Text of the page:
We are blessed to have a very healthy spring within about a 1/2 mile, but…the water doesn’t bring itself to our house! One of our most important (and time-consuming, and difficult) tasks here is water-gathering. We see Kenyan girls, from the youngest age, carrying water in small jugs on their small heads, so that by the time they are adults they can carry 5-gallon buckets (or larger) with NO cover WITHOUT SPILLING A DROP. It is truly amazing. However, we have not been trained that way, so we depend on arm, leg, and back muscles for lugging containers–and we’ve not been well-trained even for that.
Unfortunately, because the task is one that we are not used to, and we must do it multiple times per day in order to do laundry, wash dishes, bathe, and cook food (not to mention drink!), it often involves complaining on the part of the children. They generally start off with the best of attitudes and intentions, but somewhere between the first and second trip of the morning (or maybe during the afternoon run), they begin to whine, bicker with one another over who carries what, and feel sorry for themselves over the trial that they are suffering.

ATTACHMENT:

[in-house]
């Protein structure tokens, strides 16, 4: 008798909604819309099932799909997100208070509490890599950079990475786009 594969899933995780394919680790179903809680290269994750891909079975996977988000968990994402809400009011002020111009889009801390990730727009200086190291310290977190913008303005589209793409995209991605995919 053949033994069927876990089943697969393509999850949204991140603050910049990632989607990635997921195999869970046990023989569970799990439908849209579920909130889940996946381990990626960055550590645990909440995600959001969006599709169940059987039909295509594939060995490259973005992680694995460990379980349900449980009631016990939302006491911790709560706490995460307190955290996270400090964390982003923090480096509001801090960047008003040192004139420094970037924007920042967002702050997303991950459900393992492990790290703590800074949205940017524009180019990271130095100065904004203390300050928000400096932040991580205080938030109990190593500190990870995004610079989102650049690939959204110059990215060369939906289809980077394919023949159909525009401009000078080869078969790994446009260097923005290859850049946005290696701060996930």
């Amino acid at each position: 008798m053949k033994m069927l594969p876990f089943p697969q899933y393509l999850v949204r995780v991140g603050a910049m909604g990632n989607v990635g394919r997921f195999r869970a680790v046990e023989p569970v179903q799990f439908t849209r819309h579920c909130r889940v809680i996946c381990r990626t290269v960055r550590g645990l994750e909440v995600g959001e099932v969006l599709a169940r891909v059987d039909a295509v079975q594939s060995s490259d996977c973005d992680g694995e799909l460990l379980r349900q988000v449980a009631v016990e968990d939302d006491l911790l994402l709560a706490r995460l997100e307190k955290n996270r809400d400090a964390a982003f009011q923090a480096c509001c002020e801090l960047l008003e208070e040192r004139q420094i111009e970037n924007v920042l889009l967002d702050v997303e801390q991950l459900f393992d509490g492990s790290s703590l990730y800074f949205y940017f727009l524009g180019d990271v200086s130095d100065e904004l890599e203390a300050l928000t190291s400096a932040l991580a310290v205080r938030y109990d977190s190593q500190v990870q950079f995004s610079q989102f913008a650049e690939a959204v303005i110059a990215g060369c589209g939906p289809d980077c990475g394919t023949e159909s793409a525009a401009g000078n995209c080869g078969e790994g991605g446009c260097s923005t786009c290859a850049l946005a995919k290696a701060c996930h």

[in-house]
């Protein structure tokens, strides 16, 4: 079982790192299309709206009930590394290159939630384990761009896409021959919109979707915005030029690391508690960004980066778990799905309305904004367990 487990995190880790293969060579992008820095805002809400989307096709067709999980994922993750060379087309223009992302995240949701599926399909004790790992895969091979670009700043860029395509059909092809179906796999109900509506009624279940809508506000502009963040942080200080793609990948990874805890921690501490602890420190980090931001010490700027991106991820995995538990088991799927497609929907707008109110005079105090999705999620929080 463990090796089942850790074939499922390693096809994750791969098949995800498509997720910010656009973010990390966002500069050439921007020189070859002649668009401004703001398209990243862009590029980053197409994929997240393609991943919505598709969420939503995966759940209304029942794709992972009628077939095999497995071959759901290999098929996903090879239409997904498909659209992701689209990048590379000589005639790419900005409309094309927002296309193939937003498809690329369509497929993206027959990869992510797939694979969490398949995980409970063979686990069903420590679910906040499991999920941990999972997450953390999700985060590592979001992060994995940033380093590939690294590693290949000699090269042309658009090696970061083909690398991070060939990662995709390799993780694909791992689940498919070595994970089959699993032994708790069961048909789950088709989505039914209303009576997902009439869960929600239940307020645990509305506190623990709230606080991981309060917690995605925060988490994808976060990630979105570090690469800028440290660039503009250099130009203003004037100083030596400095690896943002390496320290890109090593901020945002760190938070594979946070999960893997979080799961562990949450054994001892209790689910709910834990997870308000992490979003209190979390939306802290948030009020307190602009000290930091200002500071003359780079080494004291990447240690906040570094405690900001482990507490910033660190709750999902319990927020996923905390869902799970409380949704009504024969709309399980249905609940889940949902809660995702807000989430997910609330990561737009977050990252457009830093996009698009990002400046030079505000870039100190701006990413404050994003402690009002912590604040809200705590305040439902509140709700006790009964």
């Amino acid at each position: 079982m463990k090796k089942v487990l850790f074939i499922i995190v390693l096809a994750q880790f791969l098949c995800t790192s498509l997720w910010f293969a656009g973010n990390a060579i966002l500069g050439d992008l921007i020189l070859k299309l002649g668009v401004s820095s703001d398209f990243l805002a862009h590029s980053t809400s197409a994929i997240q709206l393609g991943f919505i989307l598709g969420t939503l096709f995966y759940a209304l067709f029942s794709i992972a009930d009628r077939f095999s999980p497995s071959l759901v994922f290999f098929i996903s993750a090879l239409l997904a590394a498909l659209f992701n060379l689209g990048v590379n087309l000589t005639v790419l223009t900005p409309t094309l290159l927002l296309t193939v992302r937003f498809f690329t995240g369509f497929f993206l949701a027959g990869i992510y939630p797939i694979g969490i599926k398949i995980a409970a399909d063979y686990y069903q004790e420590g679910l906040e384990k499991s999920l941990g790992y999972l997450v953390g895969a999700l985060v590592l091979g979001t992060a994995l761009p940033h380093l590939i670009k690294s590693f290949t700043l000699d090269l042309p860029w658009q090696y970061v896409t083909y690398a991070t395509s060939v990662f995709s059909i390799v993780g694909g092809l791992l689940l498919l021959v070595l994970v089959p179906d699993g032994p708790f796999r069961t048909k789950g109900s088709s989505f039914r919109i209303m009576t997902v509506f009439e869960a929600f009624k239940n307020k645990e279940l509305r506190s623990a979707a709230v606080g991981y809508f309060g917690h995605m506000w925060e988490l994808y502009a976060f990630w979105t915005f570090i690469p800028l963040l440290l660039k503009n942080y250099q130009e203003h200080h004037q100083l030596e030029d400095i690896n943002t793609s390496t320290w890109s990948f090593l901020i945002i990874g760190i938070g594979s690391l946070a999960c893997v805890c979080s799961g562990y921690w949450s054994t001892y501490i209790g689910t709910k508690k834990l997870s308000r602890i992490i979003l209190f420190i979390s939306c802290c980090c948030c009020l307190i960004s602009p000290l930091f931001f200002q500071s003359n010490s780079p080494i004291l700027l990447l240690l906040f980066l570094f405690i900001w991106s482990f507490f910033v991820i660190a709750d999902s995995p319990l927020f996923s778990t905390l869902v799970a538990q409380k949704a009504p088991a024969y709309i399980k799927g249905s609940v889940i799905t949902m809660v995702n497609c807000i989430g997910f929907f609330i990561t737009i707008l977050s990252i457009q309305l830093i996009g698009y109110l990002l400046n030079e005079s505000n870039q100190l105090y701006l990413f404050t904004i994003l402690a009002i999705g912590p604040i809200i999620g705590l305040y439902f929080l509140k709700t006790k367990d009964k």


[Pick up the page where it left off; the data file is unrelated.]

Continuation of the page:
We’re working on it. It is a character-training opportunity at its best. I’m reminding the children that we should “consider it all joy when [we] face trials of various kinds.” That God works all things for good, and that through adversity we are conformed to the image of Christ. Also, I’m trying to remind them (in an encouraging rather than condemning manner) that we are “supposed to” be a light and a witness to this community, showing the character of Christ so that people will see the Gospel of the Kingdom in action. It’s difficult, because when we go to gather water, it’s typically with an entourage–often as many as 20 children and usually an adult (one who has been more than helpful in fetching water for us, praise God!). They see when we do the task in a manner that glorifies God…and when we don’t.
I was very disappointed yesterday to send four of the children to the spring, with two of them tasked with trading off a large container of water between them, only to have one of them have a bit of a temper tantrum and (according to the siblings’ reports) “scream and cry and throw the jug on the ground” when said child felt that his/her sibling was not taking an appropriate turn. I find that it is sometimes difficult, as a parent, to balance challenging children in their growth and character, with potentially frustrating them with unrealistic expectations. It is necessary to discern what is a character deficiency, and what is simply a knee-jerk negative reaction to an excessive demand. There is a need for wisdom, as well as grace, to navigate these situations and redeem them for the glory of God. I pray that we are doing this successfully.
Please share your thoughts on how you have successfully (or unsuccessfully!) balanced these aspects of child training and made the most of every character-training opportunity.